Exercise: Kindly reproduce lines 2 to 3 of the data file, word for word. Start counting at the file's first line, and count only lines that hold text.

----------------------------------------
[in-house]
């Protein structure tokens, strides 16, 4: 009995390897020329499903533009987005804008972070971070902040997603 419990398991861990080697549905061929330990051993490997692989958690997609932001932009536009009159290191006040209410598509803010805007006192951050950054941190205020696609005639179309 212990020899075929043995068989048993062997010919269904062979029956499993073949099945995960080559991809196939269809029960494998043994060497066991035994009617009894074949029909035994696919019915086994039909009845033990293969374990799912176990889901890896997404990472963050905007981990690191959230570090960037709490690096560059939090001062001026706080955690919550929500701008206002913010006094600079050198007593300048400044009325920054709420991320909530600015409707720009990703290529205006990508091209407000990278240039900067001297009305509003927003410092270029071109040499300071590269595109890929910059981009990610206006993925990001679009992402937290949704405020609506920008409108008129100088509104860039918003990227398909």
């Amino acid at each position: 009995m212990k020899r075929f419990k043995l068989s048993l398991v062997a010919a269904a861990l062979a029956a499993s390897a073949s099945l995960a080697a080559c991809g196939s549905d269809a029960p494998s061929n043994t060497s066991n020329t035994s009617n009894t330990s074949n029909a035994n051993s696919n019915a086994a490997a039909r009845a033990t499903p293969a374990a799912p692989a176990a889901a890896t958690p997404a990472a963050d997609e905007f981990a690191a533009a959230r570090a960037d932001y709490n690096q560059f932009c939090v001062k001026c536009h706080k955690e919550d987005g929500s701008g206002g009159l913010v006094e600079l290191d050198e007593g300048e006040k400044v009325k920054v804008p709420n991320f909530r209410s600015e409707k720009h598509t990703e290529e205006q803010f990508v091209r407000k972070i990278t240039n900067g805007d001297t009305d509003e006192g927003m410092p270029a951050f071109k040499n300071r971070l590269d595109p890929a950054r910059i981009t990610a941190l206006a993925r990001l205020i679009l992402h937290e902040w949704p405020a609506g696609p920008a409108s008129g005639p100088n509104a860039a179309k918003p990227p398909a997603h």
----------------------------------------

């Protein structure tokens, strides 16, 4: 009995390897020329499903533009987005804008972070971070902040997603 419990398991861990080697549905061929330990051993490997692989958690997609932001932009536009009159290191006040209410598509803010805007006192951050950054941190205020696609005639179309 212990020899075929043995068989048993062997010919269904062979029956499993073949099945995960080559991809196939269809029960494998043994060497066991035994009617009894074949029909035994696919019915086994039909009845033990293969374990799912176990889901890896997404990472963050905007981990690191959230570090960037709490690096560059939090001062001026706080955690919550929500701008206002913010006094600079050198007593300048400044009325920054709420991320909530600015409707720009990703290529205006990508091209407000990278240039900067001297009305509003927003410092270029071109040499300071590269595109890929910059981009990610206006993925990001679009992402937290949704405020609506920008409108008129100088509104860039918003990227398909």
């Amino acid at each position: 009995m212990k020899r075929f419990k043995l068989s048993l398991v062997a010919a269904a861990l062979a029956a499993s390897a073949s099945l995960a080697a080559c991809g196939s549905d269809a029960p494998s061929n043994t060497s066991n020329t035994s009617n009894t330990s074949n029909a035994n051993s696919n019915a086994a490997a039909r009845a033990t499903p293969a374990a799912p692989a176990a889901a890896t958690p997404a990472a963050d997609e905007f981990a690191a533009a959230r570090a960037d932001y709490n690096q560059f932009c939090v001062k001026c536009h706080k955690e919550d987005g929500s701008g206002g009159l913010v006094e600079l290191d050198e007593g300048e006040k400044v009325k920054v804008p709420n991320f909530r209410s600015e409707k720009h598509t990703e290529e205006q803010f990508v091209r407000k972070i990278t240039n900067g805007d001297t009305d509003e006192g927003m410092p270029a951050f071109k040499n300071r971070l590269d595109p890929a950054r910059i981009t990610a941190l206006a993925r990001l205020i679009l992402h937290e902040w949704p405020a609506g696609p920008a409108s008129g005639p100088n509104a860039a179309k918003p990227p398909a997603h």